© Fides

Angola: Capuchin Center Aids Elderly

‘Home’ is a Village of 10 Small Homes

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The Capuchin friars run a special home for the elderly in Huambo. The home is a village of 10 small homes each with three or four older residents. The villagers have their own piece of land to cultivate and keep pigs, chickens, and rabbits. The Home-Village is a safe place where the elderly continue to live as they did in their own villages, according to a December 15, 2018, report by Fides News Agency.
The challenge of caring for the elderly is a new issue in Africa and only just beginning. According to a recent World Health Organisation report, presented at the 68th session of the Regional Committee in Dakar, Senegal, the health of the people in the 47 countries in Africa is gradually improving. The first consequence has been the prolongation of life expectancy in Africa, in only three years (2014-2017) it rose from 50.9 years to 53.8. This is still short compared with the situation in other parts of the world: life expectancy in UE countries 28 is 77.9; in the United States of America 78.4, but Africa has put its right foot forward. The elderly population is starting to grow and this poses difficulties hitherto unknown on this continent.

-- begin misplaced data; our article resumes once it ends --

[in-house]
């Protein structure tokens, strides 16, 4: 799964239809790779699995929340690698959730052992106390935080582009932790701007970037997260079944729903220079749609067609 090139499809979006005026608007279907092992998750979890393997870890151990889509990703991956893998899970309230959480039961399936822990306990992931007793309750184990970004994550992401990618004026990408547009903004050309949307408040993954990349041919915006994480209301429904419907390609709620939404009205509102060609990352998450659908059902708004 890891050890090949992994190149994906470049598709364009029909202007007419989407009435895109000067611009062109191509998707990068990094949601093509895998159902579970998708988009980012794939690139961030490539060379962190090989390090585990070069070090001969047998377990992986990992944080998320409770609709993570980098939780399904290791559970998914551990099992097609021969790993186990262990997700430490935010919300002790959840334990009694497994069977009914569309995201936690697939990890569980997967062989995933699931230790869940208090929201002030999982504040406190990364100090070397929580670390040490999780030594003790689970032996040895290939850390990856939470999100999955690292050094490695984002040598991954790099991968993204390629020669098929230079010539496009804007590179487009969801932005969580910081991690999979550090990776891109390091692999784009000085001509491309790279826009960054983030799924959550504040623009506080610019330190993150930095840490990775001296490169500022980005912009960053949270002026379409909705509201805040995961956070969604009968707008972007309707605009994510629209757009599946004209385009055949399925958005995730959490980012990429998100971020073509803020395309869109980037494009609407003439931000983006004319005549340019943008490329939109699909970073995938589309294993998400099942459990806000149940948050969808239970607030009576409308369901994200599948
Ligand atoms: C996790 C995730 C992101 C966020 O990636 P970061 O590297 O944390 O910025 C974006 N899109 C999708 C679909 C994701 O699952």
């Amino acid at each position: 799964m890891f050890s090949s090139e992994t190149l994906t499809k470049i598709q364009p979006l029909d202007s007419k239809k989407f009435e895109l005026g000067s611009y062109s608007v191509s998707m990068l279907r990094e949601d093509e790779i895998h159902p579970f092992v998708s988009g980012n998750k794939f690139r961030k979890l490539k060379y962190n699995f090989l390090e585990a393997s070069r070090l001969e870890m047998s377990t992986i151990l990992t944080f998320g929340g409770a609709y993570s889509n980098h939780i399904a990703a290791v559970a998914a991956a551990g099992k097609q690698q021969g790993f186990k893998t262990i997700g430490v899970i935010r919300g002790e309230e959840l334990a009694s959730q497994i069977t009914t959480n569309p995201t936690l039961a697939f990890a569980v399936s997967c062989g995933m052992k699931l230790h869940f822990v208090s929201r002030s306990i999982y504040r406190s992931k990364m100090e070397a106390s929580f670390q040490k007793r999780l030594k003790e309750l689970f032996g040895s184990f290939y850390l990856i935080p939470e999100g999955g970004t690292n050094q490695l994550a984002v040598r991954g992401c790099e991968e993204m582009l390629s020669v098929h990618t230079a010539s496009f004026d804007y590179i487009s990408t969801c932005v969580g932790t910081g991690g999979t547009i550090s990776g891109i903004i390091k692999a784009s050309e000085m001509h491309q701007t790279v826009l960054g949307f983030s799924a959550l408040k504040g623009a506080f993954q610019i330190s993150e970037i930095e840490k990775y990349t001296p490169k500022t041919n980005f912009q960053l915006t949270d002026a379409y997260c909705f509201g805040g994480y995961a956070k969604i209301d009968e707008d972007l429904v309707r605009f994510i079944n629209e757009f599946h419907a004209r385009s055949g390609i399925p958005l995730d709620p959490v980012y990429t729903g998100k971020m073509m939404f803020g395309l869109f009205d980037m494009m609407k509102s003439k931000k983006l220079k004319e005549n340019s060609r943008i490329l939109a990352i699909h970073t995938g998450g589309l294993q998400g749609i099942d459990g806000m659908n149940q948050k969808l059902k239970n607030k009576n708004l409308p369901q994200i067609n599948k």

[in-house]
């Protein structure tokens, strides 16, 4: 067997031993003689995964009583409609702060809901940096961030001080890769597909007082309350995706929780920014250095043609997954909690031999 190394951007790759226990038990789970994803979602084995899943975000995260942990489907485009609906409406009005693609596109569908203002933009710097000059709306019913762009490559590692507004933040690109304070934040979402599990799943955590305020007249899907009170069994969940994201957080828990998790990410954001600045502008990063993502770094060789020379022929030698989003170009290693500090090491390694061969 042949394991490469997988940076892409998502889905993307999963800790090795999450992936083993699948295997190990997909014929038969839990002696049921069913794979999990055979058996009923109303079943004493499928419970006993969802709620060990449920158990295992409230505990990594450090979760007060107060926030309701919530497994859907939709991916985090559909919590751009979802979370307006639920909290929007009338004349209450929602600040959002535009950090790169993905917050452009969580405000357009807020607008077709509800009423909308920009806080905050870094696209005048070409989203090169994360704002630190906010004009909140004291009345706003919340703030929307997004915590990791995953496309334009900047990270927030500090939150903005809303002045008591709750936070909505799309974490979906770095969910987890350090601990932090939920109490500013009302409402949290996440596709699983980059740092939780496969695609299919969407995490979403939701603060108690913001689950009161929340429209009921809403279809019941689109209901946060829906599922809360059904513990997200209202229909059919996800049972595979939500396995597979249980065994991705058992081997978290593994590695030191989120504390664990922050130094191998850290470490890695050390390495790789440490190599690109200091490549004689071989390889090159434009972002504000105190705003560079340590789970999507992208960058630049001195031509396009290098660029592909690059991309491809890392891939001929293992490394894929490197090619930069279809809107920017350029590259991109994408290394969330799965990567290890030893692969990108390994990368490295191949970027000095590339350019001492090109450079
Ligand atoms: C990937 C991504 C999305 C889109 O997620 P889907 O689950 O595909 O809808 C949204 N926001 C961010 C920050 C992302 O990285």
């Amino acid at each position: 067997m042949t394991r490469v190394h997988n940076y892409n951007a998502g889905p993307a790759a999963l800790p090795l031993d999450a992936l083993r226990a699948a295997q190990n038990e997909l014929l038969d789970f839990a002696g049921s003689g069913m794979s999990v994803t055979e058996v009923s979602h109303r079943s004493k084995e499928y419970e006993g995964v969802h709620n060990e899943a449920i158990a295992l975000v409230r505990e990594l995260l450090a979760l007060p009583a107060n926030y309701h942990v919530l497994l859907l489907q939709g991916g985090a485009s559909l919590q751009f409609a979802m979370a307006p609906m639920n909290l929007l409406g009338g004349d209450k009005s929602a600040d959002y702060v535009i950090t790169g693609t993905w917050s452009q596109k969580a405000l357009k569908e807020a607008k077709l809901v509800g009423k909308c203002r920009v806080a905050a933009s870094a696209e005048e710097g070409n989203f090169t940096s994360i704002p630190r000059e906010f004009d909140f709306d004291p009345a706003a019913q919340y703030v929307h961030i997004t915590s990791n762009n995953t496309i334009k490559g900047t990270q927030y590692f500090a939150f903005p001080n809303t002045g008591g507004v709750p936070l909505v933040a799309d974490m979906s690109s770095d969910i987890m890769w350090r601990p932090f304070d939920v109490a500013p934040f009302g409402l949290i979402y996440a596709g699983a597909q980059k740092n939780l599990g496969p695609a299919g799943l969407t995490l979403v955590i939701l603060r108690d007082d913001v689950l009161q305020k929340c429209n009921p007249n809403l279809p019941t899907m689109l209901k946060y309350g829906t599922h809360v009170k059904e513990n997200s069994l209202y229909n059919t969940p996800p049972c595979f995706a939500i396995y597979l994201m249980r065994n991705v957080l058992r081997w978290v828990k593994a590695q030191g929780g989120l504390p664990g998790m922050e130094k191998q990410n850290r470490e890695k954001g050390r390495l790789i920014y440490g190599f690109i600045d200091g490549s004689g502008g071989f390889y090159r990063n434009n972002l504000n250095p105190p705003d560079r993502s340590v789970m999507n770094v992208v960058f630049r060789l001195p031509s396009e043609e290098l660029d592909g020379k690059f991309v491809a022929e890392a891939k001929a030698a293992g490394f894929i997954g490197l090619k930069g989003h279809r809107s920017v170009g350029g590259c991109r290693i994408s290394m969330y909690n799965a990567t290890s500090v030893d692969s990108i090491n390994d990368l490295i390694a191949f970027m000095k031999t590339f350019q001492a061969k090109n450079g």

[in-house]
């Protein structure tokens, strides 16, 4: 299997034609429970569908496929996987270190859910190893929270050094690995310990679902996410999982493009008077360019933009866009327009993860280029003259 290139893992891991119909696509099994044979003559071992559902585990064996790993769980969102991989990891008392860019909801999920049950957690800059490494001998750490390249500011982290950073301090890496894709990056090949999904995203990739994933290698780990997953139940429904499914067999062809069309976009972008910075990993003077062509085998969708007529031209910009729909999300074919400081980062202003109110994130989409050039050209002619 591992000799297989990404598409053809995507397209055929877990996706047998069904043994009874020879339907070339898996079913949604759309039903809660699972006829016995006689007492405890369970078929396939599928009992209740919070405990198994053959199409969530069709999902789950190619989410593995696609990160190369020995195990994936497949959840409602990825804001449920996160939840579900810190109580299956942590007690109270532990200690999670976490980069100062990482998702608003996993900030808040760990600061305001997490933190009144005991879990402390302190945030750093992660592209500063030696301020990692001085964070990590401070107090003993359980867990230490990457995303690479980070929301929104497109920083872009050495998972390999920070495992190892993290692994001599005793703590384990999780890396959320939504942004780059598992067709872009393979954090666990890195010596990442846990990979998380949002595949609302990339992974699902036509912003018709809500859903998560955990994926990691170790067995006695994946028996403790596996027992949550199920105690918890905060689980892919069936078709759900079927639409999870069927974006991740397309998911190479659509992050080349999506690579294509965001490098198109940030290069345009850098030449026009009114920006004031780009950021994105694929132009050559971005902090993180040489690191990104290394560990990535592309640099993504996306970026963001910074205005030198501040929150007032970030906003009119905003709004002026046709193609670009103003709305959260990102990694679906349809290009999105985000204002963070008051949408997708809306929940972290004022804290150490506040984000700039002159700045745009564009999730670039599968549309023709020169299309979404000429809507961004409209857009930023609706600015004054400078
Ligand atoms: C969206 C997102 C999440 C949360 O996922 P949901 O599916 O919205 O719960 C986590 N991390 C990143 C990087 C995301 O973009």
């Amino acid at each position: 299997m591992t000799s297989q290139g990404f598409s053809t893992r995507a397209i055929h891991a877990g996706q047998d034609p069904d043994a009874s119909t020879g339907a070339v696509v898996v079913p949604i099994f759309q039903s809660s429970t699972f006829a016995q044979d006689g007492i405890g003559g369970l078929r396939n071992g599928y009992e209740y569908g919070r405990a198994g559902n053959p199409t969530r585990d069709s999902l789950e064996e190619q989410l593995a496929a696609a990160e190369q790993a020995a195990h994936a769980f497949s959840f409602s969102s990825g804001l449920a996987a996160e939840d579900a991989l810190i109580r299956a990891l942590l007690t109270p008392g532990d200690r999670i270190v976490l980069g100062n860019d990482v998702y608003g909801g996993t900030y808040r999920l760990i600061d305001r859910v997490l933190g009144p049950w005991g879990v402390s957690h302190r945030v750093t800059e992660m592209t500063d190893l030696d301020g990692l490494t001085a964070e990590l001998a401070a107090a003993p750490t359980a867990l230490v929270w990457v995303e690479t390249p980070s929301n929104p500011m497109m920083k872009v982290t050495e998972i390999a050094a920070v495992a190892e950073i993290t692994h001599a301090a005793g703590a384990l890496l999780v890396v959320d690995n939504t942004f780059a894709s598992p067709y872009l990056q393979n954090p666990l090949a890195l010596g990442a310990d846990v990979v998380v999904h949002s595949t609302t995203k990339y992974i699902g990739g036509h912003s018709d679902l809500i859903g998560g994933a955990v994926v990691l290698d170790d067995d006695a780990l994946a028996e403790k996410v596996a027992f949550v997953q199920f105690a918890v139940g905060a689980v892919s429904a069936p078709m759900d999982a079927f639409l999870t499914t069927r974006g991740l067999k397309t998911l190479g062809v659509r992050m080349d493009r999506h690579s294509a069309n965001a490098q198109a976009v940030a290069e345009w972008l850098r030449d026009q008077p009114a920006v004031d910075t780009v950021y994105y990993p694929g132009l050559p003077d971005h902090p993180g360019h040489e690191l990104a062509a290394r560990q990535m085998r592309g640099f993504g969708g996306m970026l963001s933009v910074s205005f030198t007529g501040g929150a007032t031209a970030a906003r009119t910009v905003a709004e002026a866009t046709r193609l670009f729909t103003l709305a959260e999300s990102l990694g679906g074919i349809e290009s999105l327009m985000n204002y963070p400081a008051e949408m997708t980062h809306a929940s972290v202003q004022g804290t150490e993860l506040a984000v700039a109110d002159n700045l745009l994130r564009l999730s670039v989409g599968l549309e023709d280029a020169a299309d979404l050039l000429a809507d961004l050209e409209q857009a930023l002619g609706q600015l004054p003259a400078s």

“Until a few years ago,” said Friar Guido Felicetti, a member of Triveneto Capuchin Mission Centre in northern Italy that sustains the African confreres, “the elderly were considered a resource rather than a problem. It was the family that cared for them. Today the situation has changed considerably. Many families move from villages to the cities. The older people prefer to remain in the villages but they are alone.”
Unlike in Europe and North America, these people are not eighty years old. “Africans suffer from the lack of assistance, a hard life in the fields, an unbalanced diet,” said Fr. Guido. “So in Angola, as in other parts of Africa, a person of 60 is already considered old. Old people who used to be respected for their wisdom, today are seen as a burden. This negative reflex comes from the West.”
A group of old people in Huambo asked the Capuchins for help. So friar Moises Lukondo opened a home for old people in the outskirts of the city. The Home is set on a large area of land where the inmates can work in the fields and keep livestock.
“Here, the old people feel almost at home,” Fr. Guido said. “They are visited regularly by the local health services and every year Italian and European volunteers bring them medicines. Thanks to this care, here old people live their last years in serenity.”

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